The descent follows the Half Dome hiking trail. The first part has a set of steel cables for hand holds. And you need them! The "trail" is steep, don't slip here! After descending the cables the trail is well maintained and makes for easy hiking. We managed to return just before darkness, having covered 12-13 miles of hiking in addition to the climbing. But it was all worth it, Half Dome is such a cool formation. I had a blast climbing with Peter and Wade. I was schooled in Aussie humor and language. Peter was returning back to Australia, so I gave him a lift to San Francisco.
In San Francisco, I stayed with Stu Warnsman and Kara at their place in San Mateo. I did a little touristing on this visit. Kate Schram and I went to the Exploratorium in San Francisco. This place is way cool, I thought it kicked Boston's Museum of Science's butt. Every exhibit was hands on experimentation. With the addition of aid climbing gear and extra food, my truck had become quite disorganized. After a bit of reorganization, things are a little bit more manageable for now.
Over the weekend I went camping with Gil Kasparek and his friends. We headed into the mountains inland from Monterey. Drove in on some incredible back roads. We had hoped to visit a set of hot springs, but they are located on a monastery which was closed for the season. Bummed out, we went hiking instead. The scenery was incredible and it was remarkably remote for being so close to a metropolitan area. And we ate well, very well. I cooked two real breakfasts, something I hadn't done in a while. We grilled two racks of ribs for dinner over an open fire. Now this is camping! On Sunday we headed out and stopped at the beach. No way was I going swimming, I was wearing a fleece jacket just standing on the beach. At this beach, there was a hang gliding launch area. We watched the hang gliders take off and soar along the beach. Looked like fun, but I don't need another gear sport!
From Monterey, I headed inland and north to Sacramento. Jack Smith, a fellow Hokie, had been in Israel on my previous visits through Sacramento. Having returned, I spent the night at his place and we caught up on old times. From Sacramento, I headed north towards Seattle. Reaching Oregon it began to rain. I camped near the ocean, but didn't enjoy it much. I was really glad for the dryness of the back of my truck. After cooking dinner, I curled up in the back and read before dropping off to sleep. In the morning, the rain dried up and I made a few stops along the coast to enjoy the views. At a place called Seal Rocks I spotted a group of seals bobbing in the ocean. I think they must have been asleep, since they weren't swimming around. As the sun came up, they slowly started waking up and swimming around. The seals were pretty cool, but the road was calling.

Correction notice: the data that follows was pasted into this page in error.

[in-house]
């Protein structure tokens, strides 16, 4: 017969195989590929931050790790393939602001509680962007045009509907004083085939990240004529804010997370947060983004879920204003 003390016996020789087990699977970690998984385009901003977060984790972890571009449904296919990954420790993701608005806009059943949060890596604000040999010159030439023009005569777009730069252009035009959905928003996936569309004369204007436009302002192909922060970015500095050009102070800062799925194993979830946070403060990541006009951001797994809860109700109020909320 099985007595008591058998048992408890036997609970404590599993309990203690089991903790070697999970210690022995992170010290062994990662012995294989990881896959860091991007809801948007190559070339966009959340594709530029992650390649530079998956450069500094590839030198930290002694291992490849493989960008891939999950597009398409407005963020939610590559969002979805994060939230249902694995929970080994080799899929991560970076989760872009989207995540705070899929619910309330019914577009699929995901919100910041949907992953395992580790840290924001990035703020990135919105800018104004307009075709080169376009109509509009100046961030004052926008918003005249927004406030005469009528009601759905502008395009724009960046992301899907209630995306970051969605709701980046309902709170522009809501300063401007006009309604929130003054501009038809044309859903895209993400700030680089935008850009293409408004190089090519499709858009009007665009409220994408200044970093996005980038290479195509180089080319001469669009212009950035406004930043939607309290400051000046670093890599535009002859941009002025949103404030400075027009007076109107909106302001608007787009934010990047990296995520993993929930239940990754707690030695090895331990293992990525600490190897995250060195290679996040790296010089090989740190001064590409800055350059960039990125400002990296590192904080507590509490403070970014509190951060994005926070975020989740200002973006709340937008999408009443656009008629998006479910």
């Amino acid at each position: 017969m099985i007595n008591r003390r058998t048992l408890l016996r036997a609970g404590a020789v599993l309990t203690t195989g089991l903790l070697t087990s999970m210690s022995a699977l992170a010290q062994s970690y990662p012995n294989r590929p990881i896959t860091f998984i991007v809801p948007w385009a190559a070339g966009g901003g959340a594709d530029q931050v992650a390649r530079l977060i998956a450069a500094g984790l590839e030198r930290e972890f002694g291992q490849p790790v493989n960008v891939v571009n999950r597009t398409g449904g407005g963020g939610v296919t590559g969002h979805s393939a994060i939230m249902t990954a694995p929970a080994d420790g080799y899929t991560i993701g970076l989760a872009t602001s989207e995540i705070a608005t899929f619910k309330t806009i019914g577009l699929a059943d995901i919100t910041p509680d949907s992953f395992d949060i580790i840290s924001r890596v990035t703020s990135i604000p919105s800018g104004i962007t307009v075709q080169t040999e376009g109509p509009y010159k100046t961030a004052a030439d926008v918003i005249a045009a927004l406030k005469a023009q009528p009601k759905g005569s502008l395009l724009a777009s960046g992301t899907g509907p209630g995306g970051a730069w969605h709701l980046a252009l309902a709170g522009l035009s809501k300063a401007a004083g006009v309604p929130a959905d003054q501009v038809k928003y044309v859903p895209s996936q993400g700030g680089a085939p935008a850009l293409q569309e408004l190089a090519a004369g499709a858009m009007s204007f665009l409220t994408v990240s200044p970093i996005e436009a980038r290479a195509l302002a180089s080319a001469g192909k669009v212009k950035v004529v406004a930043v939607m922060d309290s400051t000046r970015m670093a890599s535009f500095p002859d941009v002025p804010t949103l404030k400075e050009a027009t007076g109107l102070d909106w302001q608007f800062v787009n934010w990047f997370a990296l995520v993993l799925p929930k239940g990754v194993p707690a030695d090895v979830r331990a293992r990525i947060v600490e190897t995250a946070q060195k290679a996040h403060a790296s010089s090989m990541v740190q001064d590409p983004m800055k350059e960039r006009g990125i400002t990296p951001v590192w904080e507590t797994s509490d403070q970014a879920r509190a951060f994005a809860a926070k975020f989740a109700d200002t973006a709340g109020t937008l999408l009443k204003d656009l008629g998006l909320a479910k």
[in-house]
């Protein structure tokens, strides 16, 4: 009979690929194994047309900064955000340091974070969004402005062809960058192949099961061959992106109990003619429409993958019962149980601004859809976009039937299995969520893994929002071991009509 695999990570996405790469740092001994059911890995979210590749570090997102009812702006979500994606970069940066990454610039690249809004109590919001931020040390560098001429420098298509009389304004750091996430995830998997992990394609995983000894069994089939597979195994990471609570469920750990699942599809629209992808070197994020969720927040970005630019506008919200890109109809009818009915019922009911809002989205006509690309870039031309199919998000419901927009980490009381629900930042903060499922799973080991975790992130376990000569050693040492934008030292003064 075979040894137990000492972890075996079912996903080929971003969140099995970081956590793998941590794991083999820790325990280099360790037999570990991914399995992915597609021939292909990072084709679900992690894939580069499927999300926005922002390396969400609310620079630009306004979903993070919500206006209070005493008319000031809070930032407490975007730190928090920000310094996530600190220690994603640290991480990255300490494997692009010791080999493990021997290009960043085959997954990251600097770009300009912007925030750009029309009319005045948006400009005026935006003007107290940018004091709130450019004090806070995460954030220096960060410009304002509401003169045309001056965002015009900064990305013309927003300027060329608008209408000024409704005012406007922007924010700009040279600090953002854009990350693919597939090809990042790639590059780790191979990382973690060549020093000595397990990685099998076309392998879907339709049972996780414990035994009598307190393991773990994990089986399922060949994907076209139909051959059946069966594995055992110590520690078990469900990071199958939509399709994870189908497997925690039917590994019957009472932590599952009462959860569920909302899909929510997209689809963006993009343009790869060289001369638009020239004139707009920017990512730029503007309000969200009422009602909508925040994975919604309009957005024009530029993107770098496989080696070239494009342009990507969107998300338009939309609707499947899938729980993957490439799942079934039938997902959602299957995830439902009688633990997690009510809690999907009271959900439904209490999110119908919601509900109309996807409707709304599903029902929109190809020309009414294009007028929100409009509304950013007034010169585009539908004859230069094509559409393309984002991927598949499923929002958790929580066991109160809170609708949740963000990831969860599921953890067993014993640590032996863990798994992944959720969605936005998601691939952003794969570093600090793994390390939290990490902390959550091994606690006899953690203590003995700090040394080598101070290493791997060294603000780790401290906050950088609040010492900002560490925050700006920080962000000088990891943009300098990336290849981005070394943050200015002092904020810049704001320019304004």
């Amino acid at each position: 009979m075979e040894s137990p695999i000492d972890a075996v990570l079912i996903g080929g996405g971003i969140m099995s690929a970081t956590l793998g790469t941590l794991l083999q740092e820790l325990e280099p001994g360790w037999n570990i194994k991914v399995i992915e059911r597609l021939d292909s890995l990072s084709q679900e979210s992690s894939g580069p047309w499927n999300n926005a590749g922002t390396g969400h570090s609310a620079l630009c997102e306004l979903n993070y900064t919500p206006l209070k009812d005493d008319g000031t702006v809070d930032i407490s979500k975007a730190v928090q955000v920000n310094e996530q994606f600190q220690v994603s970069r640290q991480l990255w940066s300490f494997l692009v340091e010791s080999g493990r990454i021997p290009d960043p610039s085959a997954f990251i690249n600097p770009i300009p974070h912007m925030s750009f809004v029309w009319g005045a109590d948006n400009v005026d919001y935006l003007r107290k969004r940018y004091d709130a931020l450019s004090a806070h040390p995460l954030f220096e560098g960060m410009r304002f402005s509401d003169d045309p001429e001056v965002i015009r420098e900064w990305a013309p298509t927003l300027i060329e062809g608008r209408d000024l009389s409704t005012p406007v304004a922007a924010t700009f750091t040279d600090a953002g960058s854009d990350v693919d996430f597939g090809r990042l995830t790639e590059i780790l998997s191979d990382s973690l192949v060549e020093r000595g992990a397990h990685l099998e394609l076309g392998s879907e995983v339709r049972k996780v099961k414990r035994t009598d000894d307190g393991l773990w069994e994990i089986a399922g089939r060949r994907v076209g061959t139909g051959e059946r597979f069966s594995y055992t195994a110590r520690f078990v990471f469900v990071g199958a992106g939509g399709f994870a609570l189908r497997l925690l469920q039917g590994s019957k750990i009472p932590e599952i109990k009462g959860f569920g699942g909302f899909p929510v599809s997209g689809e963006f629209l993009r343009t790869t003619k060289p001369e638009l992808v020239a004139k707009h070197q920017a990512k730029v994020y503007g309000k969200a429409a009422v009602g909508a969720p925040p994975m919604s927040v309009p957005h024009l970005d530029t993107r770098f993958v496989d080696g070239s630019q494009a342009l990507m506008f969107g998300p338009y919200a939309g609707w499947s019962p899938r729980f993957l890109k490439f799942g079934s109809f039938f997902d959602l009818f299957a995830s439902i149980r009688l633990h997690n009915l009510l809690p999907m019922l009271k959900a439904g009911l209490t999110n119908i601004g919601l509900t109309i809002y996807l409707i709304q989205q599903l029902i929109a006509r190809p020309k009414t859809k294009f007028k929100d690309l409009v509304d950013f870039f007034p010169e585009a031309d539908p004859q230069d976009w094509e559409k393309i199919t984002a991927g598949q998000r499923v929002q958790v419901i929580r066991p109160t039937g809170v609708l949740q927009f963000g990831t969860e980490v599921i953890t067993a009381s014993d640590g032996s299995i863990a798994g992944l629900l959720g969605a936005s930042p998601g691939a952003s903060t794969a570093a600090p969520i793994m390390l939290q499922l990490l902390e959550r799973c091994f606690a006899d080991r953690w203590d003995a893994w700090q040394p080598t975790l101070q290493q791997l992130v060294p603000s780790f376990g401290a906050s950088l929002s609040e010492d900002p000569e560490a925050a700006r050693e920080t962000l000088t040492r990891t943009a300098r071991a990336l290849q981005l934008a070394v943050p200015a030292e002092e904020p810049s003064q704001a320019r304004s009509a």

When I arrived in Seattle, I couldn't connect with Chris Caputo, so I found the new REI flagship store and checked it out. After three months of camping, my sleeping bag was in need of a wash. I found a gear repair shop that offered better turn around for washing than REI. I wonder what color my sleeping bag really is :-)
Errands accomplished, I found my way to Chris's house in north Seattle. He has great views of the sound and when it is clear, the Olympic mountains. Chris took me to a great vegetarian restaurant in Seattle. Incredible food and never missed not having meat. Yesterday I got to see the machine room of Alt.Net. While there we got a tour of his neighbor's machine room -- Concord Technologies. Turns out Concord is a fax service bureau. They develop their own software, too bad they don't use NetCentric software. The guy we were talking too didn't recognize the name NetCentric. Probably a good thing, since he wouldn't have shown us their setup if he had.
Must have been all my trip dispatches, but Chris was stoked to go rock climbing. He'd taken a small intro class last weekend and wanted to do more. Unfortunately the weather wasn't very cooperative, so we went to the rock gym. It was weird for me to climb indoors, having been outside so much in the past three months.
I'll been in the Seattle area for the next few days catching up with friends. Then it will be time to head south for the winter :-)